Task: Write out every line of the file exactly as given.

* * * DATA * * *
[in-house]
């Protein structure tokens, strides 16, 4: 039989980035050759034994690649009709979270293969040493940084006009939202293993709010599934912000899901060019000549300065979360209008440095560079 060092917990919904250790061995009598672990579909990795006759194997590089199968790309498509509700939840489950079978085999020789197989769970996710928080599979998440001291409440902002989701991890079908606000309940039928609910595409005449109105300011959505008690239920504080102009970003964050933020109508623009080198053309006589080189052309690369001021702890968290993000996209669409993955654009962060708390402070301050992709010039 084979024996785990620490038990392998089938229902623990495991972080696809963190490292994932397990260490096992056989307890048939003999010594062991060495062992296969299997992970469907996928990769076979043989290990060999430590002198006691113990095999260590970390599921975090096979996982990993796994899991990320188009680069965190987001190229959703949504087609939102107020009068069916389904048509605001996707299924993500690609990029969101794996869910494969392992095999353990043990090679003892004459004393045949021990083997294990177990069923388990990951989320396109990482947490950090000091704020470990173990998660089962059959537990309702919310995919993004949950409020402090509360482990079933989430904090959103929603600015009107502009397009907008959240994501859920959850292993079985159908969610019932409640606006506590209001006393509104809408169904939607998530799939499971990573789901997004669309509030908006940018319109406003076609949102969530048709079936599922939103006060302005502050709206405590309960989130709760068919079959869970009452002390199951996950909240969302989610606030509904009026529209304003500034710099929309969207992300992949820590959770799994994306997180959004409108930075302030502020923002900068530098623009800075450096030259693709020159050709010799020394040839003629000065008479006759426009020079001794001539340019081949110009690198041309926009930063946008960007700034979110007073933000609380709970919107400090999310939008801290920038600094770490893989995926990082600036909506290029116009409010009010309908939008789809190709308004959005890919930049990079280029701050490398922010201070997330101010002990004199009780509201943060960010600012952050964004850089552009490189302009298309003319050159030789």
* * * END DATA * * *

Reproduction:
[in-house]
């Protein structure tokens, strides 16, 4: 039989980035050759034994690649009709979270293969040493940084006009939202293993709010599934912000899901060019000549300065979360209008440095560079 060092917990919904250790061995009598672990579909990795006759194997590089199968790309498509509700939840489950079978085999020789197989769970996710928080599979998440001291409440902002989701991890079908606000309940039928609910595409005449109105300011959505008690239920504080102009970003964050933020109508623009080198053309006589080189052309690369001021702890968290993000996209669409993955654009962060708390402070301050992709010039 084979024996785990620490038990392998089938229902623990495991972080696809963190490292994932397990260490096992056989307890048939003999010594062991060495062992296969299997992970469907996928990769076979043989290990060999430590002198006691113990095999260590970390599921975090096979996982990993796994899991990320188009680069965190987001190229959703949504087609939102107020009068069916389904048509605001996707299924993500690609990029969101794996869910494969392992095999353990043990090679003892004459004393045949021990083997294990177990069923388990990951989320396109990482947490950090000091704020470990173990998660089962059959537990309702919310995919993004949950409020402090509360482990079933989430904090959103929603600015009107502009397009907008959240994501859920959850292993079985159908969610019932409640606006506590209001006393509104809408169904939607998530799939499971990573789901997004669309509030908006940018319109406003076609949102969530048709079936599922939103006060302005502050709206405590309960989130709760068919079959869970009452002390199951996950909240969302989610606030509904009026529209304003500034710099929309969207992300992949820590959770799994994306997180959004409108930075302030502020923002900068530098623009800075450096030259693709020159050709010799020394040839003629000065008479006759426009020079001794001539340019081949110009690198041309926009930063946008960007700034979110007073933000609380709970919107400090999310939008801290920038600094770490893989995926990082600036909506290029116009409010009010309908939008789809190709308004959005890919930049990079280029701050490398922010201070997330101010002990004199009780509201943060960010600012952050964004850089552009490189302009298309003319050159030789």